Natural objects, painted, placed back into their natural habitat, photographed, and posted here.

For details about purchasing an archival print of any of these, click here.

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Sunday, November 28, 2010

Decorating nature

fig. 73: a maple key with cartoonitus.

fig. 72: white-dot fungi fill every surface of a tree stump.

fig. 71: the tequila sunrise tree drops very happy leaves.

fig. 70: a locust seed pod adopts a snake pattern, probably to discourage attack by seed eating birds.

fig. 69: old-timers claim that counting the rings on peach leaves in fall predicts how many peaches you'll get next season.

fig. 68: some stones "blue up" when the water gets cold.

fig. 67: the winged burning bush marks its leaves for exfoliation.

fig. 65: peak foliage is not always found on the trees.

fig. 64: blue bursts portend a long winter.

fig. 63: the rare "Sunset scallop" is purported to cure narcolepsy if put under the pillow of the afflicted.

fig. 56: not normally associated with seasonal transformations, some stream-side stones actually will begin to pixellate in late autumn/early winter.

fig. 61: On Fire Island, the Pines drop some very colorful cones.

fig. 59: horizontal stripes are very slimming.

fig. 55: certain leaves pay tribute to fallen friends with tattoos.
(individual leaves from this small series can be seen by clicking here.)

fig. 58: yellow remembers orange.

fig. 54: some evergreens are not.

fig. 53: spiralchetes infest a redbud leaf.

fig. 62: scientists are baffled as to why blue spots appear on beach stones and shells.

fig. 52: it's not unusual for leaves to overcompensate for their inherent blandness.

fig. 51: rare and valuable seed pods of the money plant, lunaria annua.

fig. 57: gingko leaves are individually beautiful but collectively stunning.

fig. 60: on some beaches, symbiosis does not always go hand in hand with mutualism.

Monday, September 27, 2010

The first 50!

fig. 50: genetically modified brown-eyed susan.

fig. 49: nature is filled with opposing forces.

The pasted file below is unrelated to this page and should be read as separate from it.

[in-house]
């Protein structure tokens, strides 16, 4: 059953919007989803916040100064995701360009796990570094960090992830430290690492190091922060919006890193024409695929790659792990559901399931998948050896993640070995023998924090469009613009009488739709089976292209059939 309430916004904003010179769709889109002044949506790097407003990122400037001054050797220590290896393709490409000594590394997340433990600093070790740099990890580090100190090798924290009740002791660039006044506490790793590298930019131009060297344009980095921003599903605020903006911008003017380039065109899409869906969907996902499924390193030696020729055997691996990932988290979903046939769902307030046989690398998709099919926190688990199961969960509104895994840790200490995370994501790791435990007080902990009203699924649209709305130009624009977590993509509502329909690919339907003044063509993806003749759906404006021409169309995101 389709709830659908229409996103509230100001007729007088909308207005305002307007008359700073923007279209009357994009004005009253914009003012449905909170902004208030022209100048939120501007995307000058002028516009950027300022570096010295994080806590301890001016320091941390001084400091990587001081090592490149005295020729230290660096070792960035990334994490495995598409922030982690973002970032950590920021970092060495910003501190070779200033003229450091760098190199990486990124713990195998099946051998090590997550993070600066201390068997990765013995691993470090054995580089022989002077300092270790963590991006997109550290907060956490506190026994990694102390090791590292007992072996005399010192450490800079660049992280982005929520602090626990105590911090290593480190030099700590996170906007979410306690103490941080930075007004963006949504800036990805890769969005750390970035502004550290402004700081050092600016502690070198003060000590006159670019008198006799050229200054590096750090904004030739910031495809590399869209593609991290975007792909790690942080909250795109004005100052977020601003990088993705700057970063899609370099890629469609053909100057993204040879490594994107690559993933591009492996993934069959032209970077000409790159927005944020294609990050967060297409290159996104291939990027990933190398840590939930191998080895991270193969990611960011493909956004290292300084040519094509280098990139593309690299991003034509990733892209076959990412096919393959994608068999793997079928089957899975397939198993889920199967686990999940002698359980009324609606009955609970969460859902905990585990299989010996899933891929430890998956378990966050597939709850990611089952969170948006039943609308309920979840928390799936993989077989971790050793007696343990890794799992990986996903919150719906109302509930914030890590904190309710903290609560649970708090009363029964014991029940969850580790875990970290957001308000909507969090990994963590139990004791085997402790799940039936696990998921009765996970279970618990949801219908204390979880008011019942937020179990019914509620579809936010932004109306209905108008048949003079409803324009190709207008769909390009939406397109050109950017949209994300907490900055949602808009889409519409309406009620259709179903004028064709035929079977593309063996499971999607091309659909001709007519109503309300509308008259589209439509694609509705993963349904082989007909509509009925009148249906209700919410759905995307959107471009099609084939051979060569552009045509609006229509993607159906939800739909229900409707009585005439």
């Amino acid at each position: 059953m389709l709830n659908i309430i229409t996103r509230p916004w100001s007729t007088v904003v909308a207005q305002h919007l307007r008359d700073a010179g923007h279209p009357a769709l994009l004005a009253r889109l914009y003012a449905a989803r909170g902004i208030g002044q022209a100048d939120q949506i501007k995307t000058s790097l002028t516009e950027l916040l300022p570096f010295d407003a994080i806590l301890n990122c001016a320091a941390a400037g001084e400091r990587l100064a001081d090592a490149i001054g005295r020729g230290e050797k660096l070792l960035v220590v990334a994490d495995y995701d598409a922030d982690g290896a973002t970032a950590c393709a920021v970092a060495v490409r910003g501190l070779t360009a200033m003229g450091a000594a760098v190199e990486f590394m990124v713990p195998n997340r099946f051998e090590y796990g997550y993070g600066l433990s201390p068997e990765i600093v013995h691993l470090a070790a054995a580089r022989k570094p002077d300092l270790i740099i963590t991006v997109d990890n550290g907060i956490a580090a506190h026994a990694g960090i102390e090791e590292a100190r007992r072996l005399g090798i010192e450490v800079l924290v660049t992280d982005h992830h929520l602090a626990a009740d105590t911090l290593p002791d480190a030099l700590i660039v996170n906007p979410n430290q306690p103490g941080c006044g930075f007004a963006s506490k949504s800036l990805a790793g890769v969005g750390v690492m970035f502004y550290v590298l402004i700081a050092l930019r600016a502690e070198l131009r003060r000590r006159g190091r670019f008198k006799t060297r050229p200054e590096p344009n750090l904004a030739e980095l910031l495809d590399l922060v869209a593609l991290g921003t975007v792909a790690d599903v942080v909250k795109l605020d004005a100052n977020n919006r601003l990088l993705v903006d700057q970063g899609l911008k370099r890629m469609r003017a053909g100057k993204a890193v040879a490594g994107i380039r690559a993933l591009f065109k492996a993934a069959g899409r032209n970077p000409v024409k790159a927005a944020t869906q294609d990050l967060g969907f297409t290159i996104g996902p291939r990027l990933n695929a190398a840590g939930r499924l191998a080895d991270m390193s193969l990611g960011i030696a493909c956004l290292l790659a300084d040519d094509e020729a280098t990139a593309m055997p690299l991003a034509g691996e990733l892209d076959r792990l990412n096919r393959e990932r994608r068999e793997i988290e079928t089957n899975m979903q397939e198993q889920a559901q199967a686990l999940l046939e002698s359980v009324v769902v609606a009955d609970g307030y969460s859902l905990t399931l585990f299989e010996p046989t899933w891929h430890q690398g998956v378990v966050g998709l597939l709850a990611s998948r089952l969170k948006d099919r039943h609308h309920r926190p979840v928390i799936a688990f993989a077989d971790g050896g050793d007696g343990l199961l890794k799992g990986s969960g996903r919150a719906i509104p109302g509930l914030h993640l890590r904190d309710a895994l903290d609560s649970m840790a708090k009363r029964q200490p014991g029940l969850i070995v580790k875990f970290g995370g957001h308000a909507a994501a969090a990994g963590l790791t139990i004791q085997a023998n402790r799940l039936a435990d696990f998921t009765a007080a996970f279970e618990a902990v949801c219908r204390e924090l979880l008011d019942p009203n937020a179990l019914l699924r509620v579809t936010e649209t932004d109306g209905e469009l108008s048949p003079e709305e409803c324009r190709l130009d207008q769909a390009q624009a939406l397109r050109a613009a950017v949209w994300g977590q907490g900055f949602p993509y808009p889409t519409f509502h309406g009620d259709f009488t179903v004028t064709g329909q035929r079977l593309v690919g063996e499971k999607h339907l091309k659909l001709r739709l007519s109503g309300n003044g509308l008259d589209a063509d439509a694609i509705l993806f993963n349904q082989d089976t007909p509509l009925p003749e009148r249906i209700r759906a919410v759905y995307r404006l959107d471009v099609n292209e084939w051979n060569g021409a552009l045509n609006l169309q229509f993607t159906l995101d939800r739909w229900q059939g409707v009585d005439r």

fig. 48: decomposition usually follows a predictable pattern, as seen in this river pine.

fig. 45: squirrels are easily mesmerized by the leaf of the rain drop tree.

fig. 44: some leaves zig where others zag.

fig. 42: in late- to mid-winter, some leaves can be found in Florida sporting unnaturally bright colors.

fig. 41: the male of the autograph tree forms garish yellow patterns on its leaves in an attempt to attract a mate.

fig. 43: an older autograph tree leaf with its dignity intact.

fig. 38: in autumn, some leaves will use color bars to help get everything perfect.

fig. 37: many nuts are not patriotic at all.

fig. 33: the rare chameleobirch leaf can be harder to find than a 4-leaf clover.

fig. 29: often, nature's designs even outshine man's

fig. 25: a 17 year old river rock.

fig 1: leaf of the clown tree

fig. 22: to get by in a white world, some leaves will go so far as to change their appearance.

fig. 13: fantail fungus spreads over the face of a streamside stone.

fig. 5: rhododendron showing signs of pixelanimus infestation

fig. 21: the different colored needles of the eastern hemlock rarely intermingle.

fig. 6: leaf of the rare Christmas maple

fig. 23: bark of the invasive zebra birch, introduced to the New World in 1789.

fig. 20: local children must climb high into the plaid tree to harvest its young leaves, traditionally worn at vernal equinox celebrations.

fig. 24: the lodgepole pine, pinus contorta, is especially vulnerable to attack by leopard print disease, spread by contact with wild cougars.

fig. 39: some leaves think they're better than all the others.

fig. 40: an old wives' tale says that 6 painted hearts will keep the frost away.

fig. 16: the more ostentatious river rocks generally stick together.

fig. 23: last season's colors can still be found on many rural leaves.

fig. 15: mountain laurel with peacock syndrome.

fig. 31: by late summer, some leaves have distinguished themselves, others not so much.

fig. 12: late stage orangification of the cholla cactus

fig. 11: pinecone showing early signs of blueitis.

fig. 2: inner bark of the immature clown tree

fig. 3: stripeticoccus bacteria on maple leaf

fig. 4: eastern redbud leaves can camouflage themselves for self-defense

fig. 7: unknown spores attack unidentified leaf.

fig. 8: metamorphic rock undergoing underwater metamophosis

fig. 9: fresh egg deposits of the shinyblue streamfly

fig. 10: solitary leaf of the chevron tree

fig. 14: hairy rocks hide behind a twig.

fig. 19: colored sticks huddle together for warmth.

fig. 18: like the aurora borealis, orange pine needle stripes only appear under very specific conditions.

fig. 17: on cold days, xylem and phloem turn blue

fig. 26: Butter clams along Cape Cod develop special markings in order to stand out.

fig. 27: On the north side of Cape Cod, clam markings bring to mind Robert Smithson.

fig. 28: Out toward Provincetown, the clams are a little more showy.

fig. 36: some leaves make a statement right up to the very end.

fig. 35: where scientists see "plus signs" others find a divine symbol

fig. 34: bright colors and patterns can deflect attention from the aging process.

fig. 32: a colony of orange-backed flatbugs attempts to hide against a hosta leaf.

fig. 30: in some gardens, the most magnificent fronds often sit right next door to squalor.

fig. 47: careful viewers can almost watch the green turn to black.

fig. 46: ripples of pool water can permanently scar a leaf, even after it's been fished out.